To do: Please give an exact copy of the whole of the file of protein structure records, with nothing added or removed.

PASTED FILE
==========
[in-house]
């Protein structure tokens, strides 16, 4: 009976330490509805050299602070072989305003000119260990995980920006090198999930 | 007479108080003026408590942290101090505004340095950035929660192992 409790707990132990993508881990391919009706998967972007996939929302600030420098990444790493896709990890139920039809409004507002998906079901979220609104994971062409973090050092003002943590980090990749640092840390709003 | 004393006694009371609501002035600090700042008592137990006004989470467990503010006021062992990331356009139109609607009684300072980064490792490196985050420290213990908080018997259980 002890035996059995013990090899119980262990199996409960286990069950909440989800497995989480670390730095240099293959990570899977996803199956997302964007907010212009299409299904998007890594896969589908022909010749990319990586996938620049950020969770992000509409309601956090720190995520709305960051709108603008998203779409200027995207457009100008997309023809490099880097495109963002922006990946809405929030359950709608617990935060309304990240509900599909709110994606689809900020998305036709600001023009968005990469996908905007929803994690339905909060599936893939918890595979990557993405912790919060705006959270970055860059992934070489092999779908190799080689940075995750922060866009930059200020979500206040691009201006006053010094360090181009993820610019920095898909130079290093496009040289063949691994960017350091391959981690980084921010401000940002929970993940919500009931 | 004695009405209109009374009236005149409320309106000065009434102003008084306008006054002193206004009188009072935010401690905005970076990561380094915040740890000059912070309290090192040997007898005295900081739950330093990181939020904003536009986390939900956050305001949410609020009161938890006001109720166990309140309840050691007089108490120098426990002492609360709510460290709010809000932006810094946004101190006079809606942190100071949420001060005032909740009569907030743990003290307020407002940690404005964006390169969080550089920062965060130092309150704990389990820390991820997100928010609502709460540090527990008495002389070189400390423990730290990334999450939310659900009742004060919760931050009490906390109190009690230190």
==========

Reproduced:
[in-house]
């Protein structure tokens, strides 16, 4: 009976330490509805050299602070072989305003000119260990995980920006090198999930 | 007479108080003026408590942290101090505004340095950035929660192992 409790707990132990993508881990391919009706998967972007996939929302600030420098990444790493896709990890139920039809409004507002998906079901979220609104994971062409973090050092003002943590980090990749640092840390709003 | 004393006694009371609501002035600090700042008592137990006004989470467990503010006021062992990331356009139109609607009684300072980064490792490196985050420290213990908080018997259980 002890035996059995013990090899119980262990199996409960286990069950909440989800497995989480670390730095240099293959990570899977996803199956997302964007907010212009299409299904998007890594896969589908022909010749990319990586996938620049950020969770992000509409309601956090720190995520709305960051709108603008998203779409200027995207457009100008997309023809490099880097495109963002922006990946809405929030359950709608617990935060309304990240509900599909709110994606689809900020998305036709600001023009968005990469996908905007929803994690339905909060599936893939918890595979990557993405912790919060705006959270970055860059992934070489092999779908190799080689940075995750922060866009930059200020979500206040691009201006006053010094360090181009993820610019920095898909130079290093496009040289063949691994960017350091391959981690980084921010401000940002929970993940919500009931 | 004695009405209109009374009236005149409320309106000065009434102003008084306008006054002193206004009188009072935010401690905005970076990561380094915040740890000059912070309290090192040997007898005295900081739950330093990181939020904003536009986390939900956050305001949410609020009161938890006001109720166990309140309840050691007089108490120098426990002492609360709510460290709010809000932006810094946004101190006079809606942190100071949420001060005032909740009569907030743990003290307020407002940690404005964006390169969080550089920062965060130092309150704990389990820390991820997100928010609502709460540090527990008495002389070189400390423990730290990334999450939310659900009742004060919760931050009490906390109190009690230190």